Here’s How Marijuana Can Help The Global Depression Epidemic

More studies are needed, but some research shows cannabis may ease the affliction.

Photo by jim jackson via Pexels

The World Health Organization announced last year that depression is now the world’s leading cause of poor health. More than 300 million people worldwide suffer from the affliction and the number of people with depressions soared 18 percent between 2005 and 2015.

“These new figures are a wake-up call for all countries to re-think their approaches to mental health and to treat it with the urgency that it deserves,” according to WHO Director-General Dr. Margaret Chan.

In the US, more than 16 million adults has experienced at least one major depressive episode in the last year, according to the National Institute of Mental Health. That accounts for 7 percent of Americans 18 and older.

Is marijuana a potential remedy for some suffering from depression?

Research suggests that cannabis may be a viable option for a number mental health conditions — including depression. More clinical studies need to be conducted to determine how effective cannabinoid therapy is in treating depression, but there is evidence that it works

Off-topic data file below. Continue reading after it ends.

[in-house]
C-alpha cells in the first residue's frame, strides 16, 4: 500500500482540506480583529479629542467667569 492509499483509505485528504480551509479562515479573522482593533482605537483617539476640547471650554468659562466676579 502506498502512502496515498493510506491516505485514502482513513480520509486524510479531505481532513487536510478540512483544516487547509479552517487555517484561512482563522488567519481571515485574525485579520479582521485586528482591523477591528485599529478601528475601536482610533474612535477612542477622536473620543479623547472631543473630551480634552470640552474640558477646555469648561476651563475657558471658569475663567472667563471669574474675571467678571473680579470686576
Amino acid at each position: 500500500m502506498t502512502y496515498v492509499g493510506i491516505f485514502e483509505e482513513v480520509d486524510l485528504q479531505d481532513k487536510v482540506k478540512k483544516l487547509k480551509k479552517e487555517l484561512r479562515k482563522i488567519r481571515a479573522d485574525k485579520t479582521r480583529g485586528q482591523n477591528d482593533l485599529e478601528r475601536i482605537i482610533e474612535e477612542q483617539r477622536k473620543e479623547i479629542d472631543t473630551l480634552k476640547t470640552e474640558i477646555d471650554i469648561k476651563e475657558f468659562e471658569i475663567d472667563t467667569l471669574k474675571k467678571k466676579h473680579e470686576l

Scientists at the University at Buffalo discovered that chronic stress may suppress the brain’s production of endocannabinoids — the naturally occurring compounds a human body creates that have similar chemical traits of cannabis.

Chronic stress, in turn, can lead to symptoms of depression. Introducing cannabis into the system helps restore the endocannabinoid system and may ease the debilitating symptoms of depression.

“Using compounds derived from marijuana to restore normal endocannabinoid function could potentially help stabilize moods and ease depression,” according to lead researcher Dr. Samir Haj-Dahmane said.

Research in Europe suggests that cannabidiol — a non-psychoactive component of marijuana — is effective in treating anxiety and depression.

This is not to say that the science is definitive when it comes to cannabis therapy and depression.  Some research suggests that chronic marijuana smokers are at a higher risk for depression, although a link between cannabis and depression has not been clearly established.

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